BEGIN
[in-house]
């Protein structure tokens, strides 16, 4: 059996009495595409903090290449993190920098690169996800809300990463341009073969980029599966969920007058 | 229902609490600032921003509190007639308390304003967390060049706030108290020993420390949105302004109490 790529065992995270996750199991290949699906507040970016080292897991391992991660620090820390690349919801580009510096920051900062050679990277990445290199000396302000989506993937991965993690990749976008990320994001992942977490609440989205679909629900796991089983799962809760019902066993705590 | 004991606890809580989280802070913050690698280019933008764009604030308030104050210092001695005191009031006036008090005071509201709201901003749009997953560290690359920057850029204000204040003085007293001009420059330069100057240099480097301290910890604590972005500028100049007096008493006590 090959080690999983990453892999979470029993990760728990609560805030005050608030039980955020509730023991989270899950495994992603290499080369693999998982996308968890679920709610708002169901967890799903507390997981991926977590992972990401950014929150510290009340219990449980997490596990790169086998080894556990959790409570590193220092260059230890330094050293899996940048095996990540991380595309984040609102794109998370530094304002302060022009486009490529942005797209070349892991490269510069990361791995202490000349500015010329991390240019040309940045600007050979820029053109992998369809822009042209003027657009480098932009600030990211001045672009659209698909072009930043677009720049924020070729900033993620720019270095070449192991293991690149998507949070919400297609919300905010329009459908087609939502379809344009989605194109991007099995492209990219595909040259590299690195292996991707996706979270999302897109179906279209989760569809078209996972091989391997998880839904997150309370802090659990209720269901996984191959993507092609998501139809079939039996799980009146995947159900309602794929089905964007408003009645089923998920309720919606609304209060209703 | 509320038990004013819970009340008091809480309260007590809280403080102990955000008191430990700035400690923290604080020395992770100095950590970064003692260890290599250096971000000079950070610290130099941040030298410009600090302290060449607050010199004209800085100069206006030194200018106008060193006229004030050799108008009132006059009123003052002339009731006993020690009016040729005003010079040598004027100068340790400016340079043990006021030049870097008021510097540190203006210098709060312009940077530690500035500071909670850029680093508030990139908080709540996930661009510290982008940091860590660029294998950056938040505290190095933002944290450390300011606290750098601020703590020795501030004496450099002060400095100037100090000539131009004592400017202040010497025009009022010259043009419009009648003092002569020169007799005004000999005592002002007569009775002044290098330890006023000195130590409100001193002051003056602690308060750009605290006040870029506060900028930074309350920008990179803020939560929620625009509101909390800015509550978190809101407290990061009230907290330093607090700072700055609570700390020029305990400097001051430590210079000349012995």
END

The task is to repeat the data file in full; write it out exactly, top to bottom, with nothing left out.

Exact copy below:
[in-house]
């Protein structure tokens, strides 16, 4: 059996009495595409903090290449993190920098690169996800809300990463341009073969980029599966969920007058 | 229902609490600032921003509190007639308390304003967390060049706030108290020993420390949105302004109490 790529065992995270996750199991290949699906507040970016080292897991391992991660620090820390690349919801580009510096920051900062050679990277990445290199000396302000989506993937991965993690990749976008990320994001992942977490609440989205679909629900796991089983799962809760019902066993705590 | 004991606890809580989280802070913050690698280019933008764009604030308030104050210092001695005191009031006036008090005071509201709201901003749009997953560290690359920057850029204000204040003085007293001009420059330069100057240099480097301290910890604590972005500028100049007096008493006590 090959080690999983990453892999979470029993990760728990609560805030005050608030039980955020509730023991989270899950495994992603290499080369693999998982996308968890679920709610708002169901967890799903507390997981991926977590992972990401950014929150510290009340219990449980997490596990790169086998080894556990959790409570590193220092260059230890330094050293899996940048095996990540991380595309984040609102794109998370530094304002302060022009486009490529942005797209070349892991490269510069990361791995202490000349500015010329991390240019040309940045600007050979820029053109992998369809822009042209003027657009480098932009600030990211001045672009659209698909072009930043677009720049924020070729900033993620720019270095070449192991293991690149998507949070919400297609919300905010329009459908087609939502379809344009989605194109991007099995492209990219595909040259590299690195292996991707996706979270999302897109179906279209989760569809078209996972091989391997998880839904997150309370802090659990209720269901996984191959993507092609998501139809079939039996799980009146995947159900309602794929089905964007408003009645089923998920309720919606609304209060209703 | 509320038990004013819970009340008091809480309260007590809280403080102990955000008191430990700035400690923290604080020395992770100095950590970064003692260890290599250096971000000079950070610290130099941040030298410009600090302290060449607050010199004209800085100069206006030194200018106008060193006229004030050799108008009132006059009123003052002339009731006993020690009016040729005003010079040598004027100068340790400016340079043990006021030049870097008021510097540190203006210098709060312009940077530690500035500071909670850029680093508030990139908080709540996930661009510290982008940091860590660029294998950056938040505290190095933002944290450390300011606290750098601020703590020795501030004496450099002060400095100037100090000539131009004592400017202040010497025009009022010259043009419009009648003092002569020169007799005004000999005592002002007569009775002044290098330890006023000195130590409100001193002051003056602690308060750009605290006040870029506060900028930074309350920008990179803020939560929620625009509101909390800015509550978190809101407290990061009230907290330093607090700072700055609570700390020029305990400097001051430590210079000349012995």